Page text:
DNA was extracted from influent and bioreactor samples using DNeasy PowerSoil Kit (Qiagen Inc., Toronto, Canada) according to the manufacturer’s protocol. The long-term monitoring of the community was conducted using pyrosequencing of the 16S rRNA genes amplified by 28F (5′-GAGTTTGATCNTGGCTCAG- 3′) and 519R (5′-GTNTTACNGCGGCKGCTG-3′). The different-sized AS and influent communities were analyzed using Illumina sequencing. The extracted DNA was used for PCR with modified primers with adaptors: 515 forward primer (5′- ACA CTG ACG ACA TGG TTC TAC AGT GYC AGC MGC CGC GGT AA −3′) and 806 reverse primer (5′- TAC GGT AGC AGA GAC TTG GTC TGG ACT ACN VGG GTW TCT AAT −3′)21,22, targeting the V4 region of 16S rRNA genes. The PCR was performed under the following conditions: primer concentration at 0.3 µm, Mg2+ at 1.5 mM, dNTP at 200 µm, Taq DNA polymerase at 1.25 U/50 µL reaction (New England Biolabs, Whitby, ON, Canada), initial denaturation at 94 °C for 3 min, then 25 cycles of denaturation at 94 °C for 30 s, annealing at 62 °C for 45 s and elongation at 68 °C for 1 min, then final elongation at 68 °C for 10 min. The PCR products were purified using QIAquick PCR Purification Kit (Qiagen, Toronto, ON, Canada), then sent for barcoding and sequencing at McGill University and Génome Québec Innovation Centre (Montréal, QC, Canada) using Illumina MiSeq PE250 platform. Sequence data were deposited to the National Center for Biotechnology Information (NCBI) GenBank (Bio Project Accession number PRJNA580466).

The raw sequences (2 × 250 nt) were paired, quality-filtered using DADA223 in Qiime2 pipelines24. The OTUs were defined using the default 100% similarity. The taxonomic identification was assigned using GreenGenes (version gg_13_8) reference database at 99% similarity25,26. Microbial community diversities (alpha-diversity, beta-diversity) were analyzed using R “vegan” package27. The weighted rrn copy number was estimated by the normalized OTU table using PICRUSt28 with metagenome references in Integrated Microbial Genomes (IMG) system29.

$${\mathrm{Weighted}}\;rrn\;{\mathrm{copy}}\;{\mathrm{number}} = {\sum} {f_{{\mathrm{16S}}\_{\mathrm{norm,}}i} \times N_{rrn,i}}$$
(1)

where f16S_norm,i is the relative abundance of the ith OTU in total 16S rRNA gene amplicon sequence reads normalized by PICRUSt; Nrrn,i is the rrn copy number of the ith OTU in the IMG database.

Neutral immigration model

The probability of influent immigration was defined by Sloan et al2. and calculated using the neutral immigration model. The model described that in a microbial community with NT individuals, an individual die or leave the system and is immediately replaced by an immigrant with probability of m, or by reproduction of a local member of the community with probability of 1–m.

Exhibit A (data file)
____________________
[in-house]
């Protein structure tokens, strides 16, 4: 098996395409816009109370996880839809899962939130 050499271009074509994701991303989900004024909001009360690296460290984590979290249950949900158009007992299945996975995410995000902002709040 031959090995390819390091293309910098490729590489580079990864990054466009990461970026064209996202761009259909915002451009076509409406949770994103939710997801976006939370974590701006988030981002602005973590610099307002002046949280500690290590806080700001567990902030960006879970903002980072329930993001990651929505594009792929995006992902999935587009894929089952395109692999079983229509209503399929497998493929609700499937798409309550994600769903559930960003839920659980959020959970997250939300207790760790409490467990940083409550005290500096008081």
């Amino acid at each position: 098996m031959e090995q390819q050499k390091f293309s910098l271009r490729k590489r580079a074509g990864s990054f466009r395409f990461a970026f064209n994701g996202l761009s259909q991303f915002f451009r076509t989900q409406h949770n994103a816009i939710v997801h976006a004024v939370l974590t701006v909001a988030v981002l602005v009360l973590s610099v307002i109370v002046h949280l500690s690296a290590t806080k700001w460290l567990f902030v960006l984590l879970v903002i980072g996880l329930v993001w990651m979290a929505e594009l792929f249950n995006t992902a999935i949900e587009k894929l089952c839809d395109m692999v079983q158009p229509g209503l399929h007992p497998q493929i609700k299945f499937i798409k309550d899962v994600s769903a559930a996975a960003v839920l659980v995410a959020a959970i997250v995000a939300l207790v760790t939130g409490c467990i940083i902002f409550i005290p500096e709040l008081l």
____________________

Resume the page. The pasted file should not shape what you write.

For the ith species (initial number Ni), the probability (Pr) of increase by one, stay the same, or decrease by one is expressed, respectively, by the following three equations:

$$\Pr \left( {N_i + \frac{1}{{N_i}}} \right) = \left( {\frac{{N_T - N_i}}{{N_T}}} \right)\left[mp_i + (1 + \alpha _i)\left(1 - {m} \right)\left(\frac{{N_i}}{{N_T - 1}}\right)\right]$$
(2)
$$\Pr \left( {N_i/N_i} \right) = \frac{{N_i}}{{N_T}}\left[ {mp_i + \left( {1 - m} \right)\left( {\frac{{N_i - 1}}{{N_T - 1}}} \right)} \right] + \left( {\frac{{N_T - N_i}}{{N_T}}} \right)\left[m(1 - p_i) + (1 - m)\left(\frac{{N_T - N_i - 1}}{{N_T - 1}}\right)\right]$$
(3)
$$\Pr \left( {N_i - \frac{1}{{N_i}}} \right) = \frac{{N_i}}{{N_T}}\left[m(1 - p_i) + (1 - \alpha _i)(1 - m)\left(\frac{{N_T - N_i}}{{N_T - 1}}\right)\right]$$
(4)

where pi is the relative abundance of the ith species, αi is the advantage parameter of the ith species over the other species.

The relative abundance can be expressed as \(x_i = \frac{{N_i}}{{N_T}}\). Assume that NT is large enough and xi becomes continuous, and αi = 0 so the species has no advantages, then the probability density function of xi,ϕi=(xi,t) can be expressed as (for more details please see Sloan et al2.):

$$\phi _i\left( {x_i;N_T,p_i,m} \right) = c(1 - x_i)^{N_Tm\left( {1 - p_i} \right) - 1}x_i^{N_Tmp_i - 1}$$
(5)

where c is a constant so that \({\int\limits_0^1} \phi _i(x_i)dx_i = 1\).

$$c = \frac{{{\mathrm{{\Gamma}}}(N_Tm)}}{{{\mathrm{{\Gamma}}}[N_Tm\left( {1 - p_i} \right)]{\mathrm{{\Gamma}}}(N_Tmp_i)}}$$
(6)

The probability of the ith species observed in any local community is:

$$\Pr \left( {{\mathrm{species}}\;i\;{\mathrm{is}}\;{\mathrm{present}}\;{\mathrm{with}}\;{\mathrm{a}}\;{\mathrm{relative}}\;{\mathrm{aubndance}}\, > \,d} \right) = {\int\limits_d^1} \phi _i(x_i;N_T,p_i,m)dx$$